Assessment of Anesthesia Capacity in Public Surgical Hospitals in Guatemala

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Assessment of Anesthesia Capacity in Public Surgical Hospitals in Guatemala


JournalAnesthesia and Analgesia
Article typeJournal research article – Clinical research
Publication date – Dec – 2020
Authors – Zha, Yuanting; Truché, Paul; Izquierdo, Erick; Zimmerman, Kathrin; de Izquierdo, Sandra; Lipnick, Michael S; Law, Tyler J.; Gelb, Adrian W.; Evans, Faye M.
KeywordsAnesthesia, Guatemala, public Health, safe surgery
Open access – Yes
SpecialityAnaesthesia, Health policy
World region Central America
Country: Guatemala
Language – English
Submitted to the One Surgery Index on January 2, 2021 at 10:00 am
Abstract:

BACKGROUND:
International standards for safe anesthetic care have been developed by the World Federation of Societies of Anaesthesiologists (WFSA) and the World Health Organization (WHO). Whether these standards are met is unknown in many nations, including Guatemala, a country with universal health coverage. We aimed to establish an overview of anesthesia care capacity in public surgical hospitals in Guatemala to help guide public sector health care development.

METHODS:
In partnership with the Guatemalan Ministry of Public Health and Social Assistance (MSPAS), a national survey of all public hospitals providing surgical care was conducted using the WFSA anesthesia facility assessment tool (AFAT) in 2018. Each facility was assessed for infrastructure, service delivery, workforce, medications, equipment, and monitoring practices. Descriptive statistics were calculated and presented.

RESULTS:
Of the 46 public hospitals in Guatemala in 2018, 36 (78%) were found to provide surgical care, including 20 district, 14 regional, and 2 national referral hospitals. We identified 573 full-time physician surgeons, anesthesiologists, and obstetricians (SAO) in the public sector, with an estimated SAO density of 3.3/100,000 population. There were 300 full-time anesthesia providers working at public hospitals. Physician anesthesiologists made up 47% of these providers, with an estimated physician anesthesiologist density of 0.8/100,000 population. Only 10% of district hospitals reported having an anesthesia provider continuously present intraoperatively during general or neuraxial anesthesia cases. No hospitals reported assessing pain in the immediate postoperative period. While the availability of some medications such as benzodiazepines and local anesthetics was robust (100% availability across all hospitals), not all hospitals had essential medications such as ketamine, epinephrine, or atropine. There were deficiencies in the availability of essential equipment and basic intraoperative monitors, such as end-tidal carbon dioxide detectors (17% availability across all hospitals). Postoperative care and access to resuscitative equipment, such as defibrillators, were also lacking.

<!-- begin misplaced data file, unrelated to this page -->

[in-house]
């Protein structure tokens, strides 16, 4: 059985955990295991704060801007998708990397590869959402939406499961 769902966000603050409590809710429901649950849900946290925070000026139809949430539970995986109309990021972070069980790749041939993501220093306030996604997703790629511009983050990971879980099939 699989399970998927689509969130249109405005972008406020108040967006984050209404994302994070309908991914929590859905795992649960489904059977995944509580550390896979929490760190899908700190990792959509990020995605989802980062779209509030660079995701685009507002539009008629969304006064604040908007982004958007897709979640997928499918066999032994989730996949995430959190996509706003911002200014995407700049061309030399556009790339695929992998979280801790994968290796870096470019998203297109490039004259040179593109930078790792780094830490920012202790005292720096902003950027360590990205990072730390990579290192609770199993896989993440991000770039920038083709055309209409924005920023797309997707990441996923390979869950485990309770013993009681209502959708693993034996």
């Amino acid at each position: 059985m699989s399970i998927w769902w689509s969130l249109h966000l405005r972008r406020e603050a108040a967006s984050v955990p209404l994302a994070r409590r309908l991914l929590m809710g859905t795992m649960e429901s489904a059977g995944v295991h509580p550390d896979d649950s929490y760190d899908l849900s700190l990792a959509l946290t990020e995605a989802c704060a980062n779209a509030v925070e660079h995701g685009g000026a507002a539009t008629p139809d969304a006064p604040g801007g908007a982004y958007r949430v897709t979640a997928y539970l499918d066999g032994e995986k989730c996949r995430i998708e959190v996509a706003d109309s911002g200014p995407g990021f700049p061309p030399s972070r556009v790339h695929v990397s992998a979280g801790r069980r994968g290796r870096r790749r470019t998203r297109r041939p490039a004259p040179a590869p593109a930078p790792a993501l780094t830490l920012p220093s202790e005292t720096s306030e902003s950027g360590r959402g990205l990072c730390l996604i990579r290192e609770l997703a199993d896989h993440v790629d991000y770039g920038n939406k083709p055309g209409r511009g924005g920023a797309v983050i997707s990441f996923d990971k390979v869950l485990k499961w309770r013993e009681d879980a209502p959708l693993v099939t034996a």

CONCLUSIONS:
This first countrywide, MSPAS-led assessment of anesthesia capacity at public facilities in Guatemala revealed a lack of essential materials and personnel to provide safe anesthesia and surgery. Hospitals surveyed often did not have resources regardless of hospital size or level, which may suggest multiple factors preventing availability and use. Local and national policy initiatives are needed to address these deficiencies.

OSI Number – 20838

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